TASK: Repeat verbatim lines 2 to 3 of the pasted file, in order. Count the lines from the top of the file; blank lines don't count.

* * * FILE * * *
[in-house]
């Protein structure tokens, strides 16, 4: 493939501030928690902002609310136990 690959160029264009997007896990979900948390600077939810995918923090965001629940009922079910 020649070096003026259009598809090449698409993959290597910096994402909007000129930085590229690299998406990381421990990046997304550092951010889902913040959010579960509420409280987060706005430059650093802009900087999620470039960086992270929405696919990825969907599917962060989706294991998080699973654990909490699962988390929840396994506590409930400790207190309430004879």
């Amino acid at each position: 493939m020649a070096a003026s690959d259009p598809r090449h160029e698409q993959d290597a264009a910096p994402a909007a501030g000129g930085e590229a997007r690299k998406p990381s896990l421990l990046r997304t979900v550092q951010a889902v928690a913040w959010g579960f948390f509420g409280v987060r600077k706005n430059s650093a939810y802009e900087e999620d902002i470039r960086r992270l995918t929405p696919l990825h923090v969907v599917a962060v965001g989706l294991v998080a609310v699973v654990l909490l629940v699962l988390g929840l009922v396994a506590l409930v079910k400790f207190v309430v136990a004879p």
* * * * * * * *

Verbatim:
């Protein structure tokens, strides 16, 4: 493939501030928690902002609310136990 690959160029264009997007896990979900948390600077939810995918923090965001629940009922079910 020649070096003026259009598809090449698409993959290597910096994402909007000129930085590229690299998406990381421990990046997304550092951010889902913040959010579960509420409280987060706005430059650093802009900087999620470039960086992270929405696919990825969907599917962060989706294991998080699973654990909490699962988390929840396994506590409930400790207190309430004879």
């Amino acid at each position: 493939m020649a070096a003026s690959d259009p598809r090449h160029e698409q993959d290597a264009a910096p994402a909007a501030g000129g930085e590229a997007r690299k998406p990381s896990l421990l990046r997304t979900v550092q951010a889902v928690a913040w959010g579960f948390f509420g409280v987060r600077k706005n430059s650093a939810y802009e900087e999620d902002i470039r960086r992270l995918t929405p696919l990825h923090v969907v599917a962060v965001g989706l294991v998080a609310v699973v654990l909490l629940v699962l988390g929840l009922v396994a506590l409930v079910k400790f207190v309430v136990a004879p």